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CRADDOCK: We have a lot of the imagery that’s very consistent, but what we have to recognize is that we need to localize it to make it relevant. The local marketing has the flexibility to adapt to include local athletes. We have over 60 Olympic athletes so we have the ability to include those in the campaigns and make it local and with that comes the ability to modify language and creative to encourage cheers in those local markets.

PROMO: How many local businesses are you working with?
CRADDOCK: The power of the Olympics is working with our financial partners around the world. We have in access of 1,000 partners that are activating, which has resulted in excess of 550 promotions that are going on around the world. That’s powerful in terms of the business that it drives.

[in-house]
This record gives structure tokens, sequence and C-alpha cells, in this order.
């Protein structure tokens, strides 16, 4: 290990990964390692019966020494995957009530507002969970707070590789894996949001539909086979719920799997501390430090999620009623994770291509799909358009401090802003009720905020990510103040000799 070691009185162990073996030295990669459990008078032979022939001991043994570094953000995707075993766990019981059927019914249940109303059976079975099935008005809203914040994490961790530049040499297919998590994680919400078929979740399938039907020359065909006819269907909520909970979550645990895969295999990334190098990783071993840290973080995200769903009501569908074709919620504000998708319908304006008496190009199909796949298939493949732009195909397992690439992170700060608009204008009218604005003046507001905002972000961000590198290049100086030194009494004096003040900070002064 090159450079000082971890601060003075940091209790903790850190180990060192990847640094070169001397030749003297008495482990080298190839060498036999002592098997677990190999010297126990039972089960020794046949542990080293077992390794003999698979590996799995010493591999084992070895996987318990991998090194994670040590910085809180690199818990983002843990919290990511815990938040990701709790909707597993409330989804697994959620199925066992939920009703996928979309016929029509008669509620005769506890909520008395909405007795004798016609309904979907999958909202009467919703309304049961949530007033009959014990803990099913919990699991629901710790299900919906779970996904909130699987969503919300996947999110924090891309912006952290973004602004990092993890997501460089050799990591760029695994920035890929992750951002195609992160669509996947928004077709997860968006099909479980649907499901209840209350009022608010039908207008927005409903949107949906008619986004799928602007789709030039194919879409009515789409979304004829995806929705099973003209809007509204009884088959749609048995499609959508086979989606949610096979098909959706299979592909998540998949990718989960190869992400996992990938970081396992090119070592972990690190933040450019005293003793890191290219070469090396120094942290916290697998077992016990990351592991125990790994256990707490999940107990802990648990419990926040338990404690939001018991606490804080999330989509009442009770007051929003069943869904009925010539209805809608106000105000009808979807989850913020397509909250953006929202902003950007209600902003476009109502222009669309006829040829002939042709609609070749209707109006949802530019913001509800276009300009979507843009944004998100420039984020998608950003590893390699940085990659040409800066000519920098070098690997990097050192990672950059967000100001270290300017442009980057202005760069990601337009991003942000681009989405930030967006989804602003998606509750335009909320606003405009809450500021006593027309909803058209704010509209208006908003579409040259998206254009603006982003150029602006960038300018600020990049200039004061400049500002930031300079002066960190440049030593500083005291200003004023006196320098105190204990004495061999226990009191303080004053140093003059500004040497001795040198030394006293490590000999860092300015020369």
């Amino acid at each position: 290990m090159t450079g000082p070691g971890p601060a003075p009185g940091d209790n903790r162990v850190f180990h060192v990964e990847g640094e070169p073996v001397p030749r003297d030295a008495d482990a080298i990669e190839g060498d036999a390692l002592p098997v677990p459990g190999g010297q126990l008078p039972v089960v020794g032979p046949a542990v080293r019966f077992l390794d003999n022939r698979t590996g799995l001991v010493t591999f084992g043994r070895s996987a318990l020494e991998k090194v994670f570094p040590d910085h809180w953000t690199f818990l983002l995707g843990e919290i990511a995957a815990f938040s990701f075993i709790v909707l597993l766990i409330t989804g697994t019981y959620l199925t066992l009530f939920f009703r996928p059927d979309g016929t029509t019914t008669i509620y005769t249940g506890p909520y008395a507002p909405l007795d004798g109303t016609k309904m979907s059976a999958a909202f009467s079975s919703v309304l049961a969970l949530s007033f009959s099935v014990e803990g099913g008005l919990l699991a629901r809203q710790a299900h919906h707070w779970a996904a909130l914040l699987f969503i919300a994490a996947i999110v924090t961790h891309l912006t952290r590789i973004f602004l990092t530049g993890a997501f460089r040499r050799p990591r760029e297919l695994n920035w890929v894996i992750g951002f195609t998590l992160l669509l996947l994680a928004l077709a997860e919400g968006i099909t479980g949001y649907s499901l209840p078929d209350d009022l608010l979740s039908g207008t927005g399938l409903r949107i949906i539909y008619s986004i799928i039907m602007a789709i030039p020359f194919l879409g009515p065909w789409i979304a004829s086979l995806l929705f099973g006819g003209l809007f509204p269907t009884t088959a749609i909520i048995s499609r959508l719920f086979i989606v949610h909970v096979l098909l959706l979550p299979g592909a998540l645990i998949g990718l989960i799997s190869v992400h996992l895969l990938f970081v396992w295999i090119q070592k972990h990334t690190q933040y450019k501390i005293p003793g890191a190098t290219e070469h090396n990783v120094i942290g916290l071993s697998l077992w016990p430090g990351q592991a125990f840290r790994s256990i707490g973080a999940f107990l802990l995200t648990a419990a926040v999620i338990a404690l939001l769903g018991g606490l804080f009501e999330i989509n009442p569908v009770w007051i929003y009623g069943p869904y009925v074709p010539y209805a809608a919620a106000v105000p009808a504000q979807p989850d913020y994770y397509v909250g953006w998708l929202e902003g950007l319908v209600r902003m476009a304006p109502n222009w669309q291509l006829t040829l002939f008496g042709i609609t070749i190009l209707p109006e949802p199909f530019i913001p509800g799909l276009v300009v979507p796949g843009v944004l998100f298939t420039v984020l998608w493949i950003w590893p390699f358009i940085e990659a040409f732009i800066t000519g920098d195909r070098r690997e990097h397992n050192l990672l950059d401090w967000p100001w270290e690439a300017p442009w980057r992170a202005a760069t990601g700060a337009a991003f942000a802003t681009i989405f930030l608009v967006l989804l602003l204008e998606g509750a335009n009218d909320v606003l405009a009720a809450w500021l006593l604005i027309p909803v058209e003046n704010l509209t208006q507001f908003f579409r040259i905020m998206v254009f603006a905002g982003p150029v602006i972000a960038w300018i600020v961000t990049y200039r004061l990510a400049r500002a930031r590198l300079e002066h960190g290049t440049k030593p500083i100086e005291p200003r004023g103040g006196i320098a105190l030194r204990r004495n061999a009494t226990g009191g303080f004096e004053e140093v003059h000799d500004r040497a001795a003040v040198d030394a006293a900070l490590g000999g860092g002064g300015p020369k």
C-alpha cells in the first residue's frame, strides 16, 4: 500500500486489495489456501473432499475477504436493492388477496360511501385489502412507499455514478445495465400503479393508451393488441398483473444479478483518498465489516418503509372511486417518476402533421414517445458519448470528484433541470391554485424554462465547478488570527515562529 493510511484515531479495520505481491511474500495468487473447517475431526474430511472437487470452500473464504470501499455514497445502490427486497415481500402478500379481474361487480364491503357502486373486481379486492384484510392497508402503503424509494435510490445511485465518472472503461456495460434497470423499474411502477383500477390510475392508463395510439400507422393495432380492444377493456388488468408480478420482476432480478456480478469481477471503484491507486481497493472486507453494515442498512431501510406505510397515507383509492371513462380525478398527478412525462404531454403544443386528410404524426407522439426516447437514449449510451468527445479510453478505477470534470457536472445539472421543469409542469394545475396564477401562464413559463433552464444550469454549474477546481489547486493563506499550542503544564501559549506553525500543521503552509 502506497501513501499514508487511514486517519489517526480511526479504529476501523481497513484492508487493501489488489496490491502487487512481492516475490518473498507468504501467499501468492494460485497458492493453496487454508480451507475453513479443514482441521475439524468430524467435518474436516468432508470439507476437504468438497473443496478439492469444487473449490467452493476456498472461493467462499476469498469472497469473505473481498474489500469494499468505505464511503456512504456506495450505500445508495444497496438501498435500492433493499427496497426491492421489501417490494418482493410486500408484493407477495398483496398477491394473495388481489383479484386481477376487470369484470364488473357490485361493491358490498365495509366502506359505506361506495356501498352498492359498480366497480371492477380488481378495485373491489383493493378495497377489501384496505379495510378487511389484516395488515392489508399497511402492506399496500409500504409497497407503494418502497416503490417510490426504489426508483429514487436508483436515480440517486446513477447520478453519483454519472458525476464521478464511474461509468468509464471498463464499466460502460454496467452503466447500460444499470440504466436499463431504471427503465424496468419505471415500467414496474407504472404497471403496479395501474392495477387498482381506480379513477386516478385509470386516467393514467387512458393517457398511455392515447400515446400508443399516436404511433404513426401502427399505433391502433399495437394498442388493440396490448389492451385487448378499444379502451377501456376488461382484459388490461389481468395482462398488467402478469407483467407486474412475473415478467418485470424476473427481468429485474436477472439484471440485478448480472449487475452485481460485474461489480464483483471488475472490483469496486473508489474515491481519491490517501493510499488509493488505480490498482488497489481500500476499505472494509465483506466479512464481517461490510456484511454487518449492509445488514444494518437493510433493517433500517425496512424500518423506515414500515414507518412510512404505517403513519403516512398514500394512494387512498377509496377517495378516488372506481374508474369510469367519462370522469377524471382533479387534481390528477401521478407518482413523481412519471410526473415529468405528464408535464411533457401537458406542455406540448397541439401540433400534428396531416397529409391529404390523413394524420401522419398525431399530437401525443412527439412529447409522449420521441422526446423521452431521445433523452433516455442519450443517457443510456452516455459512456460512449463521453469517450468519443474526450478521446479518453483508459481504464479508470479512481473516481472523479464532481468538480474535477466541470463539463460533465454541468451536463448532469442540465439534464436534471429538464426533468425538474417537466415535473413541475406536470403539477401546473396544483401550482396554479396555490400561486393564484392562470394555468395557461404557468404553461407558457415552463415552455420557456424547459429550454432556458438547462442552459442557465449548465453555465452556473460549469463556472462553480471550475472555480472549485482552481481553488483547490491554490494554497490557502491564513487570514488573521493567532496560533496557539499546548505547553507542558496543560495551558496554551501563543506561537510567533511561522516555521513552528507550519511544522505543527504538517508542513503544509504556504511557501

PROMO: As a marketer in a very competitive category, what keeps you up at night?
CRADDOCK: It’s continuing to be able to deliver a superior and optimal consumer experience across many different platforms. Consumer behavior is changing very quickly and as a marketer its about keeping up with that and ensuring that the experiences that you put out there are evolving at the same pace as consumer changes. That’s the piece that I think about an awful lot and I think I will for an awfully long time because I don’t see that slowing down anytime soon.